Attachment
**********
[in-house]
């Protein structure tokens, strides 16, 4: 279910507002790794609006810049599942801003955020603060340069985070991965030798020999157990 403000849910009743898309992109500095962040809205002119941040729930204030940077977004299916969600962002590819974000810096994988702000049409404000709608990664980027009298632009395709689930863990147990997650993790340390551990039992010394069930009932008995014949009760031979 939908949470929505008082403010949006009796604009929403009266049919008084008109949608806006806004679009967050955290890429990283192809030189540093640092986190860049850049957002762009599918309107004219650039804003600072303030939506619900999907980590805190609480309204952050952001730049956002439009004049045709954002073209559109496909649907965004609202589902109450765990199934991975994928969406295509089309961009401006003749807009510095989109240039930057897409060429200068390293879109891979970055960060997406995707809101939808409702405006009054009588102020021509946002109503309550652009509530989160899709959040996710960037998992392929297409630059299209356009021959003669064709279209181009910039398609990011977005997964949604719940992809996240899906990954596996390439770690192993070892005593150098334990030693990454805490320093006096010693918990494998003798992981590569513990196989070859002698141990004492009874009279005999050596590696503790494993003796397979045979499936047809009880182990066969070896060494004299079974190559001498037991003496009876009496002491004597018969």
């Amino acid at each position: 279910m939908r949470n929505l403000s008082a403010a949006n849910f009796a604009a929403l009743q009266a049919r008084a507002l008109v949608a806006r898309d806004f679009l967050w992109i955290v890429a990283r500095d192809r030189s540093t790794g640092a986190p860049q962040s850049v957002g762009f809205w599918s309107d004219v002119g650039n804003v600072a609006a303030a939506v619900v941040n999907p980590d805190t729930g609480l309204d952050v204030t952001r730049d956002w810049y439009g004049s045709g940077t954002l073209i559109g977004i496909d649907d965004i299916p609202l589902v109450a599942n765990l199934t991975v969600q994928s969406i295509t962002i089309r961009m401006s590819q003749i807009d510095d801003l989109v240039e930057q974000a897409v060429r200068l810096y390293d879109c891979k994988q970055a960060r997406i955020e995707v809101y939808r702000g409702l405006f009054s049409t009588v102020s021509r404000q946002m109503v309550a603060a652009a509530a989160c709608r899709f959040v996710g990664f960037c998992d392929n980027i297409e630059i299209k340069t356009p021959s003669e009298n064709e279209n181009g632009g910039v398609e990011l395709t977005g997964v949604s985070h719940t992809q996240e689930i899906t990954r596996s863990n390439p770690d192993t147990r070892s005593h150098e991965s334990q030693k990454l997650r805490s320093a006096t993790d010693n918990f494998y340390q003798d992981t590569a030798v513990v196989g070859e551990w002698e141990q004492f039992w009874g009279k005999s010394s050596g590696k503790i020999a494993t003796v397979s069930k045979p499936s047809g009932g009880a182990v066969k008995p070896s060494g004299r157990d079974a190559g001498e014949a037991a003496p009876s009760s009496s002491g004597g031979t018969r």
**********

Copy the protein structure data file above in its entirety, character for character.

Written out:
[in-house]
């Protein structure tokens, strides 16, 4: 279910507002790794609006810049599942801003955020603060340069985070991965030798020999157990 403000849910009743898309992109500095962040809205002119941040729930204030940077977004299916969600962002590819974000810096994988702000049409404000709608990664980027009298632009395709689930863990147990997650993790340390551990039992010394069930009932008995014949009760031979 939908949470929505008082403010949006009796604009929403009266049919008084008109949608806006806004679009967050955290890429990283192809030189540093640092986190860049850049957002762009599918309107004219650039804003600072303030939506619900999907980590805190609480309204952050952001730049956002439009004049045709954002073209559109496909649907965004609202589902109450765990199934991975994928969406295509089309961009401006003749807009510095989109240039930057897409060429200068390293879109891979970055960060997406995707809101939808409702405006009054009588102020021509946002109503309550652009509530989160899709959040996710960037998992392929297409630059299209356009021959003669064709279209181009910039398609990011977005997964949604719940992809996240899906990954596996390439770690192993070892005593150098334990030693990454805490320093006096010693918990494998003798992981590569513990196989070859002698141990004492009874009279005999050596590696503790494993003796397979045979499936047809009880182990066969070896060494004299079974190559001498037991003496009876009496002491004597018969």
């Amino acid at each position: 279910m939908r949470n929505l403000s008082a403010a949006n849910f009796a604009a929403l009743q009266a049919r008084a507002l008109v949608a806006r898309d806004f679009l967050w992109i955290v890429a990283r500095d192809r030189s540093t790794g640092a986190p860049q962040s850049v957002g762009f809205w599918s309107d004219v002119g650039n804003v600072a609006a303030a939506v619900v941040n999907p980590d805190t729930g609480l309204d952050v204030t952001r730049d956002w810049y439009g004049s045709g940077t954002l073209i559109g977004i496909d649907d965004i299916p609202l589902v109450a599942n765990l199934t991975v969600q994928s969406i295509t962002i089309r961009m401006s590819q003749i807009d510095d801003l989109v240039e930057q974000a897409v060429r200068l810096y390293d879109c891979k994988q970055a960060r997406i955020e995707v809101y939808r702000g409702l405006f009054s049409t009588v102020s021509r404000q946002m109503v309550a603060a652009a509530a989160c709608r899709f959040v996710g990664f960037c998992d392929n980027i297409e630059i299209k340069t356009p021959s003669e009298n064709e279209n181009g632009g910039v398609e990011l395709t977005g997964v949604s985070h719940t992809q996240e689930i899906t990954r596996s863990n390439p770690d192993t147990r070892s005593h150098e991965s334990q030693k990454l997650r805490s320093a006096t993790d010693n918990f494998y340390q003798d992981t590569a030798v513990v196989g070859e551990w002698e141990q004492f039992w009874g009279k005999s010394s050596g590696k503790i020999a494993t003796v397979s069930k045979p499936s047809g009932g009880a182990v066969k008995p070896s060494g004299r157990d079974a190559g001498e014949a037991a003496p009876s009760s009496s002491g004597g031979t018969r």